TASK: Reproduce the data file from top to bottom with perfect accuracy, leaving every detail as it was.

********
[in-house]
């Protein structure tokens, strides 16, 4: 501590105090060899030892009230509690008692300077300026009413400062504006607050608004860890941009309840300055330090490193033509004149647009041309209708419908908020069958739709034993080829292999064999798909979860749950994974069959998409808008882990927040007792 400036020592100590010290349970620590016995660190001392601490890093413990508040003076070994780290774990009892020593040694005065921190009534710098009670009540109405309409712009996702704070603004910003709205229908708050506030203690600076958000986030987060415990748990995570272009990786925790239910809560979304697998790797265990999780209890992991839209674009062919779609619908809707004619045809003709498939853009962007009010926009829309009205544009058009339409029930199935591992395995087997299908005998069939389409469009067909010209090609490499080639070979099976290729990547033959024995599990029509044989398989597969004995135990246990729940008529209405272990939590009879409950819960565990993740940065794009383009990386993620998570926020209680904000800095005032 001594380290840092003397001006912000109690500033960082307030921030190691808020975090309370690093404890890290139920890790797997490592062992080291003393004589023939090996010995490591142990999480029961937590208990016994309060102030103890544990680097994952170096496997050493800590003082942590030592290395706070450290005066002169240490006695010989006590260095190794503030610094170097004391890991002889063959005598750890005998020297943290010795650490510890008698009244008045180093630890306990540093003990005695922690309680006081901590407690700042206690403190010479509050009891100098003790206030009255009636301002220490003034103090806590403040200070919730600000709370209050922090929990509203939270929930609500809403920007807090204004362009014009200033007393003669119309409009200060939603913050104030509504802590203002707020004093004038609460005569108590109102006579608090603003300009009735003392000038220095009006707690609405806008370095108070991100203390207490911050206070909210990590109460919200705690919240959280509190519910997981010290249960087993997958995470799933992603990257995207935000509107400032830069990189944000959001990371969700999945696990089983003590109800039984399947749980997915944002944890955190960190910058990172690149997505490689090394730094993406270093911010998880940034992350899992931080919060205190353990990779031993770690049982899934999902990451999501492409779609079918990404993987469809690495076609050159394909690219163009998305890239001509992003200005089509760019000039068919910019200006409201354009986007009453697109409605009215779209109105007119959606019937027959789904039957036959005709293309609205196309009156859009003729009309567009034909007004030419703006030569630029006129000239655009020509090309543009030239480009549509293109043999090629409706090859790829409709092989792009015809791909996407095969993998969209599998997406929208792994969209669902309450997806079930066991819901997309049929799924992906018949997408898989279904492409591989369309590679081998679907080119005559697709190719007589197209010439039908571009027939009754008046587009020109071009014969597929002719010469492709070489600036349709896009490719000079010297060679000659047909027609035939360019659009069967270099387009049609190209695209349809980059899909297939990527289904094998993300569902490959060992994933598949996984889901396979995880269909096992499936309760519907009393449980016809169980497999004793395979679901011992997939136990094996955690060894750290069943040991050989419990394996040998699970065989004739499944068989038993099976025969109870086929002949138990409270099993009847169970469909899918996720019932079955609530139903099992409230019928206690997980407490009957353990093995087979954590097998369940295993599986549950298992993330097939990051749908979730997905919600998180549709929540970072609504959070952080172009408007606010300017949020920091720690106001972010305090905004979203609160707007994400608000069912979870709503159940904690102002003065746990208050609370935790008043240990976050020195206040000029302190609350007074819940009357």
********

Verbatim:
[in-house]
């Protein structure tokens, strides 16, 4: 501590105090060899030892009230509690008692300077300026009413400062504006607050608004860890941009309840300055330090490193033509004149647009041309209708419908908020069958739709034993080829292999064999798909979860749950994974069959998409808008882990927040007792 400036020592100590010290349970620590016995660190001392601490890093413990508040003076070994780290774990009892020593040694005065921190009534710098009670009540109405309409712009996702704070603004910003709205229908708050506030203690600076958000986030987060415990748990995570272009990786925790239910809560979304697998790797265990999780209890992991839209674009062919779609619908809707004619045809003709498939853009962007009010926009829309009205544009058009339409029930199935591992395995087997299908005998069939389409469009067909010209090609490499080639070979099976290729990547033959024995599990029509044989398989597969004995135990246990729940008529209405272990939590009879409950819960565990993740940065794009383009990386993620998570926020209680904000800095005032 001594380290840092003397001006912000109690500033960082307030921030190691808020975090309370690093404890890290139920890790797997490592062992080291003393004589023939090996010995490591142990999480029961937590208990016994309060102030103890544990680097994952170096496997050493800590003082942590030592290395706070450290005066002169240490006695010989006590260095190794503030610094170097004391890991002889063959005598750890005998020297943290010795650490510890008698009244008045180093630890306990540093003990005695922690309680006081901590407690700042206690403190010479509050009891100098003790206030009255009636301002220490003034103090806590403040200070919730600000709370209050922090929990509203939270929930609500809403920007807090204004362009014009200033007393003669119309409009200060939603913050104030509504802590203002707020004093004038609460005569108590109102006579608090603003300009009735003392000038220095009006707690609405806008370095108070991100203390207490911050206070909210990590109460919200705690919240959280509190519910997981010290249960087993997958995470799933992603990257995207935000509107400032830069990189944000959001990371969700999945696990089983003590109800039984399947749980997915944002944890955190960190910058990172690149997505490689090394730094993406270093911010998880940034992350899992931080919060205190353990990779031993770690049982899934999902990451999501492409779609079918990404993987469809690495076609050159394909690219163009998305890239001509992003200005089509760019000039068919910019200006409201354009986007009453697109409605009215779209109105007119959606019937027959789904039957036959005709293309609205196309009156859009003729009309567009034909007004030419703006030569630029006129000239655009020509090309543009030239480009549509293109043999090629409706090859790829409709092989792009015809791909996407095969993998969209599998997406929208792994969209669902309450997806079930066991819901997309049929799924992906018949997408898989279904492409591989369309590679081998679907080119005559697709190719007589197209010439039908571009027939009754008046587009020109071009014969597929002719010469492709070489600036349709896009490719000079010297060679000659047909027609035939360019659009069967270099387009049609190209695209349809980059899909297939990527289904094998993300569902490959060992994933598949996984889901396979995880269909096992499936309760519907009393449980016809169980497999004793395979679901011992997939136990094996955690060894750290069943040991050989419990394996040998699970065989004739499944068989038993099976025969109870086929002949138990409270099993009847169970469909899918996720019932079955609530139903099992409230019928206690997980407490009957353990093995087979954590097998369940295993599986549950298992993330097939990051749908979730997905919600998180549709929540970072609504959070952080172009408007606010300017949020920091720690106001972010305090905004979203609160707007994400608000069912979870709503159940904690102002003065746990208050609370935790008043240990976050020195206040000029302190609350007074819940009357």